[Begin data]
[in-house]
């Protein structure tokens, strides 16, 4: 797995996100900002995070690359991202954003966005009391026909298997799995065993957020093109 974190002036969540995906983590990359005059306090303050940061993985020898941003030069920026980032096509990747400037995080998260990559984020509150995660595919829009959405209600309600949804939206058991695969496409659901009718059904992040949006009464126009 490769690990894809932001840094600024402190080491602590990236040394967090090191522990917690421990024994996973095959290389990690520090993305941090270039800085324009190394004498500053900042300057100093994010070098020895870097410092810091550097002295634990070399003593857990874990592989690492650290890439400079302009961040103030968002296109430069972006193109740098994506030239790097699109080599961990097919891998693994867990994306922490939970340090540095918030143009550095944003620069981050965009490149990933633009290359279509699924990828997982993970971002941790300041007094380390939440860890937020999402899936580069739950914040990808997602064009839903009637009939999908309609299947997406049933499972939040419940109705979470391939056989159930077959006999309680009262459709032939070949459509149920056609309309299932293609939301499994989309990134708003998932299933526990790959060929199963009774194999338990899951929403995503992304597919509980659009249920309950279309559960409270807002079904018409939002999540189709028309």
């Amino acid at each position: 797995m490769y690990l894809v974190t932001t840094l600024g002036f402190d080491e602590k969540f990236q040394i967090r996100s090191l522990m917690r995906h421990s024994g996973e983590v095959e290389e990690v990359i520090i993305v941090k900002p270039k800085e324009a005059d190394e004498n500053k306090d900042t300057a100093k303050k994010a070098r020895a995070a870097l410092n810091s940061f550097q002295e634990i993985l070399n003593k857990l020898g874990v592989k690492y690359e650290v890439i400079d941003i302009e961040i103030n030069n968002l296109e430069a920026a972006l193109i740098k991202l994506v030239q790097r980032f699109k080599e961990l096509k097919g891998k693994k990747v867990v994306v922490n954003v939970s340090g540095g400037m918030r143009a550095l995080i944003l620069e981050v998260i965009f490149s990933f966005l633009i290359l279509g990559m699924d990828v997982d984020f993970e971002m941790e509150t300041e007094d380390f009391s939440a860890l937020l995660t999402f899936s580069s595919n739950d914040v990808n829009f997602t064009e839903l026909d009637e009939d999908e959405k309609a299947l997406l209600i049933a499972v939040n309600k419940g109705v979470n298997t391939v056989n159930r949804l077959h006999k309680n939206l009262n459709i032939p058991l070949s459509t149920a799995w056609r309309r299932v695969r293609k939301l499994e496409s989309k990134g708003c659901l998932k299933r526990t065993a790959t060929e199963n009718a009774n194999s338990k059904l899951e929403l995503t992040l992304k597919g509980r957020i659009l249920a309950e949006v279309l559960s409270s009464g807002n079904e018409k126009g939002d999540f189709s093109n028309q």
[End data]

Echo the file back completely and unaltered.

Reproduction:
[in-house]
């Protein structure tokens, strides 16, 4: 797995996100900002995070690359991202954003966005009391026909298997799995065993957020093109 974190002036969540995906983590990359005059306090303050940061993985020898941003030069920026980032096509990747400037995080998260990559984020509150995660595919829009959405209600309600949804939206058991695969496409659901009718059904992040949006009464126009 490769690990894809932001840094600024402190080491602590990236040394967090090191522990917690421990024994996973095959290389990690520090993305941090270039800085324009190394004498500053900042300057100093994010070098020895870097410092810091550097002295634990070399003593857990874990592989690492650290890439400079302009961040103030968002296109430069972006193109740098994506030239790097699109080599961990097919891998693994867990994306922490939970340090540095918030143009550095944003620069981050965009490149990933633009290359279509699924990828997982993970971002941790300041007094380390939440860890937020999402899936580069739950914040990808997602064009839903009637009939999908309609299947997406049933499972939040419940109705979470391939056989159930077959006999309680009262459709032939070949459509149920056609309309299932293609939301499994989309990134708003998932299933526990790959060929199963009774194999338990899951929403995503992304597919509980659009249920309950279309559960409270807002079904018409939002999540189709028309």
């Amino acid at each position: 797995m490769y690990l894809v974190t932001t840094l600024g002036f402190d080491e602590k969540f990236q040394i967090r996100s090191l522990m917690r995906h421990s024994g996973e983590v095959e290389e990690v990359i520090i993305v941090k900002p270039k800085e324009a005059d190394e004498n500053k306090d900042t300057a100093k303050k994010a070098r020895a995070a870097l410092n810091s940061f550097q002295e634990i993985l070399n003593k857990l020898g874990v592989k690492y690359e650290v890439i400079d941003i302009e961040i103030n030069n968002l296109e430069a920026a972006l193109i740098k991202l994506v030239q790097r980032f699109k080599e961990l096509k097919g891998k693994k990747v867990v994306v922490n954003v939970s340090g540095g400037m918030r143009a550095l995080i944003l620069e981050v998260i965009f490149s990933f966005l633009i290359l279509g990559m699924d990828v997982d984020f993970e971002m941790e509150t300041e007094d380390f009391s939440a860890l937020l995660t999402f899936s580069s595919n739950d914040v990808n829009f997602t064009e839903l026909d009637e009939d999908e959405k309609a299947l997406l209600i049933a499972v939040n309600k419940g109705v979470n298997t391939v056989n159930r949804l077959h006999k309680n939206l009262n459709i032939p058991l070949s459509t149920a799995w056609r309309r299932v695969r293609k939301l499994e496409s989309k990134g708003c659901l998932k299933r526990t065993a790959t060929e199963n009718a009774n194999s338990k059904l899951e929403l995503t992040l992304k597919g509980r957020i659009l249920a309950e949006v279309l559960s409270s009464g807002n079904e018409k126009g939002d999540f189709s093109n028309q």